Forgive, and Never Forget … in “Daytona”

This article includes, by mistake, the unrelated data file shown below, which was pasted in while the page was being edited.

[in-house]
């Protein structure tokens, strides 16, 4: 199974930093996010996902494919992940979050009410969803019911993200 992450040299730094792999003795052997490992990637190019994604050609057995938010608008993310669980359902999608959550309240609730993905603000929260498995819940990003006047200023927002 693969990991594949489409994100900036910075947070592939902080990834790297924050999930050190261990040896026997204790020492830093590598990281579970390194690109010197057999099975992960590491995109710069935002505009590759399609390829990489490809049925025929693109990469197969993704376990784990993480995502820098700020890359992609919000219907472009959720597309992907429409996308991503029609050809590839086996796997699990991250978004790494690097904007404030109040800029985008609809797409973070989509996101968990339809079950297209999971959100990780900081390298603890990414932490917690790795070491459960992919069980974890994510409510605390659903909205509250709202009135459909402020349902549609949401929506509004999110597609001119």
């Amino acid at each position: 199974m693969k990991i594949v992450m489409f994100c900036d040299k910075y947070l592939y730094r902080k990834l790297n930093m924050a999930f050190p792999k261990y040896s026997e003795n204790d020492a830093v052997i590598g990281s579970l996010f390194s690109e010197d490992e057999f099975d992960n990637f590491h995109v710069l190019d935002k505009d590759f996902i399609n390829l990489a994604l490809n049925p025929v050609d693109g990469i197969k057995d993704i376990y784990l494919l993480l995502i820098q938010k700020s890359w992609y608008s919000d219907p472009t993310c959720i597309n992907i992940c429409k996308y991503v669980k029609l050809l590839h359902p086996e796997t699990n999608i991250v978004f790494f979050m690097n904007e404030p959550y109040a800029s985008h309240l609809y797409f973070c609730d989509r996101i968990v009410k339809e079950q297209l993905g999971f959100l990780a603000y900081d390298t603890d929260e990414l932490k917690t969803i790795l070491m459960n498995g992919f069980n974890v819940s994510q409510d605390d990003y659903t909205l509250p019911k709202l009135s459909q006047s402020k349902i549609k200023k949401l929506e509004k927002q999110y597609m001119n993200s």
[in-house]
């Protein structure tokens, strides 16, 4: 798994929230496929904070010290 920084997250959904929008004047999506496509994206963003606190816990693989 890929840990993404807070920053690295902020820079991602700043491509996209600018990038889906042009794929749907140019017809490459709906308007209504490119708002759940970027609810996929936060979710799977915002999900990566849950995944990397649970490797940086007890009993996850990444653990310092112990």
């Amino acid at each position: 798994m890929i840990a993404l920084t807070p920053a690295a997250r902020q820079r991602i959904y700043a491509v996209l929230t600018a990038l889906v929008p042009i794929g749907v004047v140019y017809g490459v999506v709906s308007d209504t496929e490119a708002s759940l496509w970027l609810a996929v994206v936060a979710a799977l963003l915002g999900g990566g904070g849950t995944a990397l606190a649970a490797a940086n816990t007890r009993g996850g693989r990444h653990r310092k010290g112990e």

Daytona, written by Oliver Cotton; produced by John Perrin Flynn, and directed by Elina de Santos, is a story of three Holocaust survivors, exquisitely played by Richard Fancy, Sharron Shayne, and George Wyner, whose lives intertwine amidst many twists and turns of plot. Billy (Fancy) goes to live in Daytona Beach, Florida, to far remove himself from the horrors, traumas, and catastrophic events that he faced during the war. Flash forward to Brooklyn, New York, winter of 1986, circa thirty years post war. Billy, unannounced, knocks at the door of his brother Joe (Wyner), and sister in law/ former lover Elli (Shayne), only to confess the unspeakable act of murdering a former vicious Nazi guard, whom he, without a doubt, recognized in Daytona, who had taken on a new identity, albeit never forgotten by a survivor’s eye witness memory . He pleads his case to family and implores their help. He said he could not control his impulse or rage, and the only answer was to kill him, in the name of divine retribution, as it were. One memorable line of dialogue, “I didn’t want him in jail; I wanted him dead.” Now in the bitter cold of New York winter, Billy still dons his tropical Hawaiian garb, and old nostalgic sparks fly and rekindle when seeing Elli once again. Joe is bewildered, as he has not seen nor heard from his long lost brother in 30 years. The subplot of an affair between his brother and wife is unbeknownst to him; they are both shocked to reunite with Billy under these circumstances. Billy magically wishes to make this situation ‘disappear,’ and to be absolved from all transgressions,apropos to the theme of the Yom Kippur holy day of atonement , which has just past. The brother and his wife reluctantly take mercy on Billy, yet insist that he turns himself into the authorities. This powerful, poignant play has messages one would be apt to hear in the Yom Kippur liturgy, including the idea of forgiveness and retribution. The timeliness of this production, during the 10 days of awe, personally resonated with me, and it is a very meaningful rendition of a theme found in many books and films, yet this one, now in theatrical form, is touching and beautifully written and performed.